Economist Sean Snaith Says Recession Possible If Consumer Confidence And Job Market Wanes
By Space Coast Daily // June 7, 2016
HOUSING MARKET could STill show improvement
ORLANDO, FLORIDA — With the latest jobs report signaling a weakening job market, UCF economist Sean Snaith says we could be headed for another recession if consumer confidence wanes and policy uncertainty continues.
The U.S. Labor Department reported Friday that job growth in May had its worst performance in more than five years.
“We are still stuck in the ‘gravy boat recovery’ with little to no indication that we will ever get to the meaty portion of the recovery any time soon,” said the director for the Institute for Economic Competitiveness at the UCF College of Business, who in 2009 predicted the shape of the recovery would be like the serving dish with its elongated spout.
In his second quarterly national economic forecast of 2016, Snaith notes that real Gross Domestic Product growth has averaged just 2.1 percent, due in large part to the Dodd-Frank Wall Street Reform and Consumer Protection Act, Affordable Care Act and other rules and regulations.
“Seven years after the end of the recession, the average level of policy uncertainty is nearly as high as it was during the recession itself,” Snaith said. Higher levels of policy uncertainty lead to lower levels of investment and employment.
U.S. consumers continue to play the largest role in supporting the recovery and are the primary source of GDP growth in the forecast. Consumer growth has weakened the past two quarters. Growth in real consumer spending from 2016 through 2019 is expected to average just 2.6 percent, according to the forecast.
If consumer confidence erodes and consumers begin to pull back, Snaith says the United States could slip into a recession.
The forecast projects that real GDP growth will slow to 1.6 percent in 2016, hit 2.7 percent in 2017 and 2018, and then slow to 2.3 percent in 2019 as the Federal Reserve gradually tightens interest rates.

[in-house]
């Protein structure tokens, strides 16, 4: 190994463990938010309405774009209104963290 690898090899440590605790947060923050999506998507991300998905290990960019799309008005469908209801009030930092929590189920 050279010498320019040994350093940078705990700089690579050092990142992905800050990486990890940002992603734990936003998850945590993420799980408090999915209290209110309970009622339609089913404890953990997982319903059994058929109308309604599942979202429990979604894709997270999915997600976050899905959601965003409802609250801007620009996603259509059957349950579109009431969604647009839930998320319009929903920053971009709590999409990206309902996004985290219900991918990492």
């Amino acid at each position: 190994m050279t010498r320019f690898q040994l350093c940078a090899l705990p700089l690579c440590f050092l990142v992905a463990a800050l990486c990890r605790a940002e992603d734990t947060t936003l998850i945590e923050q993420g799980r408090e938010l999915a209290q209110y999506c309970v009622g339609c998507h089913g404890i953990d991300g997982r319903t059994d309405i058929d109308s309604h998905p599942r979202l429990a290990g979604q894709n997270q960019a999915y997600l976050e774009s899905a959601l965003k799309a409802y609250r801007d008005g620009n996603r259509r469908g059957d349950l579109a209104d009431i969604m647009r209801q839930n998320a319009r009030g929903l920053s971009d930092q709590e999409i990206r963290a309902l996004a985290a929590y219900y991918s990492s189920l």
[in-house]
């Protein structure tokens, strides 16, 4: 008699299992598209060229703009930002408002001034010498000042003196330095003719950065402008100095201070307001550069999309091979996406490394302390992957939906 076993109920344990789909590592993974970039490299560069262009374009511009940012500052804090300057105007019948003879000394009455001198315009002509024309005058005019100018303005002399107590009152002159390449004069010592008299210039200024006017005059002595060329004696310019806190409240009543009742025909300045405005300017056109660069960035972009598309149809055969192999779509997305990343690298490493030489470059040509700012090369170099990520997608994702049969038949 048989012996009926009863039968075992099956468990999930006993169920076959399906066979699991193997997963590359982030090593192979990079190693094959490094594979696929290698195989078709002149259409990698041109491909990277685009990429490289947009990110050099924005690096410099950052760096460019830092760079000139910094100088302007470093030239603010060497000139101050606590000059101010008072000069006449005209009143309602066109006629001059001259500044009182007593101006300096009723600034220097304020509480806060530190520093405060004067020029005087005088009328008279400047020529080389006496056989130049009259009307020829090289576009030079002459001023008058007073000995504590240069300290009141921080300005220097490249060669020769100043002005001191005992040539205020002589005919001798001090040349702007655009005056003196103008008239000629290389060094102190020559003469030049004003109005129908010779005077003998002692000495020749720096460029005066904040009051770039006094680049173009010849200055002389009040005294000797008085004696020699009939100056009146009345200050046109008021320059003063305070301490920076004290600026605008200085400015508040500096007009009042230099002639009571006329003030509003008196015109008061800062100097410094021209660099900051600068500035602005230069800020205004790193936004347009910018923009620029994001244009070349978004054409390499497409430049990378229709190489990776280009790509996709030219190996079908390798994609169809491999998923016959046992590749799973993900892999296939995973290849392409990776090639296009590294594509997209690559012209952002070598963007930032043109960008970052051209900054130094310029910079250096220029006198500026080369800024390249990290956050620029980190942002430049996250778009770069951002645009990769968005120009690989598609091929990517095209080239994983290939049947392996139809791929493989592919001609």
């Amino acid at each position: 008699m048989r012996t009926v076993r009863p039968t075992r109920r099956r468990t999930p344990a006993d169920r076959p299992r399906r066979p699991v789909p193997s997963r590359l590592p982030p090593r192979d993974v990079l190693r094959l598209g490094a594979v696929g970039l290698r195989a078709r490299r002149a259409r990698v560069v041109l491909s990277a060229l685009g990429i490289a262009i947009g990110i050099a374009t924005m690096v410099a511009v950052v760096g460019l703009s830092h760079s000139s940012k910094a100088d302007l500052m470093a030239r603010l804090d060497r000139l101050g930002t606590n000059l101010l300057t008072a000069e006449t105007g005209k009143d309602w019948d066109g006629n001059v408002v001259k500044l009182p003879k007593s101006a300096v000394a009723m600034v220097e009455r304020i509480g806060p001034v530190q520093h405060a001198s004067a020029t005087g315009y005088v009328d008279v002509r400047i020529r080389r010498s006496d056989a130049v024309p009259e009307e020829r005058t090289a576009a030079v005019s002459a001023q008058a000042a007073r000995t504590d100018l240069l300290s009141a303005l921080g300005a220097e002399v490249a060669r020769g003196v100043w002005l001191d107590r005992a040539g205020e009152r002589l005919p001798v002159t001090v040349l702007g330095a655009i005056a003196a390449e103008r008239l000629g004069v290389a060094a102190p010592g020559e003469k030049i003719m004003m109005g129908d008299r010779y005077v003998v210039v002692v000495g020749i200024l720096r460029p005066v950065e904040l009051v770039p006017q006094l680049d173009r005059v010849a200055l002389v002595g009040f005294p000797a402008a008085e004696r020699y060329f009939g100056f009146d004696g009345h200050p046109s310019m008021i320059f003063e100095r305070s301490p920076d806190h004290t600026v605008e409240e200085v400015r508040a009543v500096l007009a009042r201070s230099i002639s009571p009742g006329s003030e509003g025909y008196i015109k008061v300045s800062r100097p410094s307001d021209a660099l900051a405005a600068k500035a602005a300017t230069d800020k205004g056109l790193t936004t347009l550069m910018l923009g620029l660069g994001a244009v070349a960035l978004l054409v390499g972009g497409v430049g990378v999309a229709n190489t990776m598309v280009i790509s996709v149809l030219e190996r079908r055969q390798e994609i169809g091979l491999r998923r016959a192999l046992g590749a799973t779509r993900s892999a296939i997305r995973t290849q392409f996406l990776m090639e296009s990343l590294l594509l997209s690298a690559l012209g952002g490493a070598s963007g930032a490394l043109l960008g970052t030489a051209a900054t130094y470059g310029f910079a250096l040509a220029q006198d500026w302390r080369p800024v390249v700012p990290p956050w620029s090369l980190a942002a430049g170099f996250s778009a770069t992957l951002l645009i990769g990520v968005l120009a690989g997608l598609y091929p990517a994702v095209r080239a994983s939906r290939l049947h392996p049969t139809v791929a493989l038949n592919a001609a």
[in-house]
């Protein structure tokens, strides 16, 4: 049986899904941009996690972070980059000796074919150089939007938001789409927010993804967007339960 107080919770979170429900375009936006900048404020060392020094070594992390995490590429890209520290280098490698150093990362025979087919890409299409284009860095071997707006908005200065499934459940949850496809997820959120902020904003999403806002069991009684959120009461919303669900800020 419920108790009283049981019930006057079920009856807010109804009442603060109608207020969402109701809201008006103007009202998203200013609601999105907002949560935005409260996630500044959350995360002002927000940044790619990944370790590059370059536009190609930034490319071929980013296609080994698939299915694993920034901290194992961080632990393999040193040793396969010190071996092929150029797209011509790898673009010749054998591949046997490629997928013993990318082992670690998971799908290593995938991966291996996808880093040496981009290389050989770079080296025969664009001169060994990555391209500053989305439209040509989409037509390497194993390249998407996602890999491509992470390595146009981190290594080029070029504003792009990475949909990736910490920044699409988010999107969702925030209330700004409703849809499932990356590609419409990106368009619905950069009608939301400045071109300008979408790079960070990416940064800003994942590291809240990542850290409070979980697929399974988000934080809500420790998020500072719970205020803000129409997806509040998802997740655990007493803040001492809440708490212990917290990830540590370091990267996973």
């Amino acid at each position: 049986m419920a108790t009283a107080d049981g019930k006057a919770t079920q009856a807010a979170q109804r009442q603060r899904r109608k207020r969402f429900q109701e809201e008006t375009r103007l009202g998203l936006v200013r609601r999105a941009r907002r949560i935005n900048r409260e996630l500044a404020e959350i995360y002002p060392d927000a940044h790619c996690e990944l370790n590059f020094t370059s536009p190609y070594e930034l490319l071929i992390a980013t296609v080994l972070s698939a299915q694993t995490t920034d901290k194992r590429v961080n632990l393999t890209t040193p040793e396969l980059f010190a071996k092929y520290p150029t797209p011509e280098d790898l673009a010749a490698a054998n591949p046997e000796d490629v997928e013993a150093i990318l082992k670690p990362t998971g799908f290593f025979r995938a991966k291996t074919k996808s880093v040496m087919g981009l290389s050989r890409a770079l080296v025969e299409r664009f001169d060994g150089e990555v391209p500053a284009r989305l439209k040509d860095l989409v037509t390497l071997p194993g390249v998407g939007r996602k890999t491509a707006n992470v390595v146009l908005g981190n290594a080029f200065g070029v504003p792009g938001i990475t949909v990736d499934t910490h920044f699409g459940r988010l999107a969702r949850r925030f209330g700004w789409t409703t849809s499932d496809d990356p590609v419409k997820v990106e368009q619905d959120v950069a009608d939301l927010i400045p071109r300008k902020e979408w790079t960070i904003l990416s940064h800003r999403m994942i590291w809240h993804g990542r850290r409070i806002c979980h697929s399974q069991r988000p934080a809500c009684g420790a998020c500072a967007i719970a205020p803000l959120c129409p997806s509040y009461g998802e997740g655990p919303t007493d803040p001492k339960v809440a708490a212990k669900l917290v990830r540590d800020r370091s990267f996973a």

The Federal Reserve will likely raise interest rates twice this year and gradually thereafter providing it does not reverse course and lower interest rates in an attempt to counter the next recession.
Average monthly payroll employment growth is off to an even weaker start than last year due in part to uncertainty and regulatory burden. Unemployment rates are expected to steady at about 4.9 percent through 2018; however, underemployment will continue to be a problem.
On the bright side, the forecast shows the housing market should slowly improve through 2018 before rising interest rates force it to level off. Housing starts are expected to rise from about 1.2 million in 2016 to 1.54 million in 2019.
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ABOUT THE AUTHOR
Sean Snaith is a national expert in economics, forecasting, market sizing and economic analysis who authors quarterly reports about the state of the economy. Bloomberg News has named Snaith as one of the country’s most accurate forecasters for his predictions about the Federal Reserve’s benchmark interest rate, the Federal Funds rate.
Snaith also is a member of multiple national forecasting panels, including The Wall Street Journal Economic Forecasting Survey, CNNMoney.com’s survey of leading economists, the Associated Press Economy Survey, the National Association of Business Economics Quarterly Outlook Survey Panel, the Federal Reserve Bank of Philadelphia’s Survey of Professional Forecasters, the Livingston Survey, Bloomberg U.S. Economic Indicator Survey, Reuters U.S. Economy Survey, and USA Today Economic Survey Panel.
The Institute for Economic Competitiveness strives to provide complete, accurate and timely national, state and regional forecasts and economic analyses. Through these analyses, the institute provides valuable resources to the public and private sectors for informed decision-making.